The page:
Mary Leapor

Image by National Gallery of Art, Young Girl Reading c.1868 Jean-Baptiste Camille Corot

Mary Leapor

b. 1722 d. 1746

With walking sick, with curtseys lame, and frighted by the scolding dame, poor Mira once again is seen within the bounds of Goslin-Green. - Mary Leapor 'The Visit'

About Mary Leapor

In spite of needing to earn a living as a kitchen maid and her death from measles at the age of twenty‑four, Mary Leapor left behind a substantial body of work. Her poetry has increasingly come to be seen as witty, insightful and challenging in its depiction of the world women inhabited in the early eighteenth century.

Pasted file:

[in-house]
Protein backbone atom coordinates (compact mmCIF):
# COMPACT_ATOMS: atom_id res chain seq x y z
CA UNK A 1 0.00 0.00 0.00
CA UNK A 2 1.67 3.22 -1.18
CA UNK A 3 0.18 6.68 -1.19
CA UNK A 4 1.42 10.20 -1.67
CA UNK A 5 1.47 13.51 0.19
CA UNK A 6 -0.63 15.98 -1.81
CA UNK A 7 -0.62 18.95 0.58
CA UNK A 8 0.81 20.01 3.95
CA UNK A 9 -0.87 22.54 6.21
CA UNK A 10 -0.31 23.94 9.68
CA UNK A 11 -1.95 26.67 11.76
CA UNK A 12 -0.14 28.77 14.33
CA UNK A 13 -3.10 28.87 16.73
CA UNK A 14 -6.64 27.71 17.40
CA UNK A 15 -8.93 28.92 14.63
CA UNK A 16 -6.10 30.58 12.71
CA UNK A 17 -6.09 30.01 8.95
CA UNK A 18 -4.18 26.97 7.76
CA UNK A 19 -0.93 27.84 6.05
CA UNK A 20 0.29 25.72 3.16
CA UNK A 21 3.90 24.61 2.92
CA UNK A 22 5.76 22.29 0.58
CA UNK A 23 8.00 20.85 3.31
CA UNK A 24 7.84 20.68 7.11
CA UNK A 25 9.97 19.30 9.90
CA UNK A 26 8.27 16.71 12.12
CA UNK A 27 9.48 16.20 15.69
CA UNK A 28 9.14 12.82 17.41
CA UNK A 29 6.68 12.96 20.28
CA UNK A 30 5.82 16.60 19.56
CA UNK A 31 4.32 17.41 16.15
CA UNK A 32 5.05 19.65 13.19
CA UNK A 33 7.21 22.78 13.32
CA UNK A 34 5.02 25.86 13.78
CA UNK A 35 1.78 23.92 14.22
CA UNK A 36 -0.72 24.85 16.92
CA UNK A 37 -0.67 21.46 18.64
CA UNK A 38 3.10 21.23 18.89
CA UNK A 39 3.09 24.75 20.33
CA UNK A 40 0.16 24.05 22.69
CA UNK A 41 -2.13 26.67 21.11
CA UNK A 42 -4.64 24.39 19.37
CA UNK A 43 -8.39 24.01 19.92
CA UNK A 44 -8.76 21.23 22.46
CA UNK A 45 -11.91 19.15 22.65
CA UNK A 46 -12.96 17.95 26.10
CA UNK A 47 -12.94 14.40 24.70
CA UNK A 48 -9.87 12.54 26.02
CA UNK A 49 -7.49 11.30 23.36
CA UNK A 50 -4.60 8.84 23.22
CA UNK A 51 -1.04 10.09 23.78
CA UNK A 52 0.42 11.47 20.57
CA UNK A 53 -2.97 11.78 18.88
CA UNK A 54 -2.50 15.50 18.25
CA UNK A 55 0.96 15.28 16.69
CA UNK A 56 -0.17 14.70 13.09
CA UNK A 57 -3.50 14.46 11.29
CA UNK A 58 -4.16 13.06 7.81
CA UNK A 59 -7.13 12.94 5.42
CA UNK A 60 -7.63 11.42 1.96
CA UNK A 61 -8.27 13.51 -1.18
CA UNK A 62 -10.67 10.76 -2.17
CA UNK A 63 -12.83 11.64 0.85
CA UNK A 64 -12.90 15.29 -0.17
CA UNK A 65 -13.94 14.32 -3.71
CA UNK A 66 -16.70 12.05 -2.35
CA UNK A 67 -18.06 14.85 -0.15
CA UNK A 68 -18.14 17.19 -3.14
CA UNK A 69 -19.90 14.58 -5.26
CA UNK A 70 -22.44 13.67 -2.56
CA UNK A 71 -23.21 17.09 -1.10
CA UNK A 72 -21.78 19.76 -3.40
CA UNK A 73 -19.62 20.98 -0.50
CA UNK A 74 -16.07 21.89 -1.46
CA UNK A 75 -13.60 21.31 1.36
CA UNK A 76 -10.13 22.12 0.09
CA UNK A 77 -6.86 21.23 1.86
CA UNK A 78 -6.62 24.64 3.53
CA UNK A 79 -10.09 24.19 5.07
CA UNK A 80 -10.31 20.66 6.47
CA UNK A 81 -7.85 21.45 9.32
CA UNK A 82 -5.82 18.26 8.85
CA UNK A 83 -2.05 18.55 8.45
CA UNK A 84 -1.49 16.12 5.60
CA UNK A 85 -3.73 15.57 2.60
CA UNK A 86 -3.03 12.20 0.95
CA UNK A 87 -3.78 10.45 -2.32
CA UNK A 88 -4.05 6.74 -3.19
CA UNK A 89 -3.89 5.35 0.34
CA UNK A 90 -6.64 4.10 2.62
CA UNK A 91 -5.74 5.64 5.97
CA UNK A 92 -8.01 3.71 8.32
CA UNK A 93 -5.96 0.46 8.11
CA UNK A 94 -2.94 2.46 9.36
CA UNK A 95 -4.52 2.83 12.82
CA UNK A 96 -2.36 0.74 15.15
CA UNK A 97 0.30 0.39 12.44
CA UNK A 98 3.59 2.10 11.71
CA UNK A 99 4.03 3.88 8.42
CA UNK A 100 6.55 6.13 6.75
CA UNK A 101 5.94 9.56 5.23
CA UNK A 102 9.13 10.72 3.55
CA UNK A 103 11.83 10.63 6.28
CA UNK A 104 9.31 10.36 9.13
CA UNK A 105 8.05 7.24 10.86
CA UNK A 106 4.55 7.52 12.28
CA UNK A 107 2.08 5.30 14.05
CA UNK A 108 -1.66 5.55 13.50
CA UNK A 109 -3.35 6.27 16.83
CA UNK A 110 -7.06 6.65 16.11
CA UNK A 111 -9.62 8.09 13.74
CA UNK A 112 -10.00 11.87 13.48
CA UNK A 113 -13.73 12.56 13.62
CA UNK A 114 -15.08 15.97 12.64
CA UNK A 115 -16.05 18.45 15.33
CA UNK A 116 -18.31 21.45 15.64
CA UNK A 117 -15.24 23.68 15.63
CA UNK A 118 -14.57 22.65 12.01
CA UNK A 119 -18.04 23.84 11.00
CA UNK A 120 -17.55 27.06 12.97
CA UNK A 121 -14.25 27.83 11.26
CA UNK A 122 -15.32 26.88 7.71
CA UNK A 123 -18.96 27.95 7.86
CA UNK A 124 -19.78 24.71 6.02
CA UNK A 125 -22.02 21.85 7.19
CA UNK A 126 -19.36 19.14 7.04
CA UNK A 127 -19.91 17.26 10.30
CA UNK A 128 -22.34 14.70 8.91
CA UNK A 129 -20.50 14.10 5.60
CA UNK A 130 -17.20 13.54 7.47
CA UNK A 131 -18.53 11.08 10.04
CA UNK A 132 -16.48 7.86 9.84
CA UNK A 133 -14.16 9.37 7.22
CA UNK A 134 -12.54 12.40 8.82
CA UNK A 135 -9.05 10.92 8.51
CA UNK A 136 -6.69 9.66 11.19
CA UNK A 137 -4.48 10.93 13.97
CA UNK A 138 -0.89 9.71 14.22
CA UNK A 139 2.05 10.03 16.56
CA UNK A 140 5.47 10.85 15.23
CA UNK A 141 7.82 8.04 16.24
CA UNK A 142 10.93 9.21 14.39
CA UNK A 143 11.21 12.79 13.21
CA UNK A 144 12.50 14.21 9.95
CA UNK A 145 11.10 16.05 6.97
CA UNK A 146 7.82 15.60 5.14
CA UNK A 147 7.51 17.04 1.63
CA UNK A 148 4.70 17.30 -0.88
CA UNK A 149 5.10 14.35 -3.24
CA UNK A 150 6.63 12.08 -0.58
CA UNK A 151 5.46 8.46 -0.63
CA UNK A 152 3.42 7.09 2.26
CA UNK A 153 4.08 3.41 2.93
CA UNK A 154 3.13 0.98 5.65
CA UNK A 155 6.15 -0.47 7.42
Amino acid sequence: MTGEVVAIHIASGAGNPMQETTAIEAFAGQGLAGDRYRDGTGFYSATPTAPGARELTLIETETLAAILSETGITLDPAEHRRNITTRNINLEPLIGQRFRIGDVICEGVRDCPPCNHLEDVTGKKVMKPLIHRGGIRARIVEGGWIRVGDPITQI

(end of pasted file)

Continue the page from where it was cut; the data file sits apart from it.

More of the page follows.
Leapor had some education, but in terms of her literary writing she was partly self-taught and partly encouraged by benevolent female employers. In some of her poems, Leapor assumes the persona of ‘Mira’, writing self-deprecatingly about herself and commenting upon the struggles of women living in a paternalistic society.

Her long poem ‘Crumble Hall’ plays with the genre of ‘country­‑house poetry’, where the magnificence of a wealthy patron’s estate is normally linked to the impressive virtue of its owner. Leapor subverts this tradition by writing from the perspective of a servant within the great household.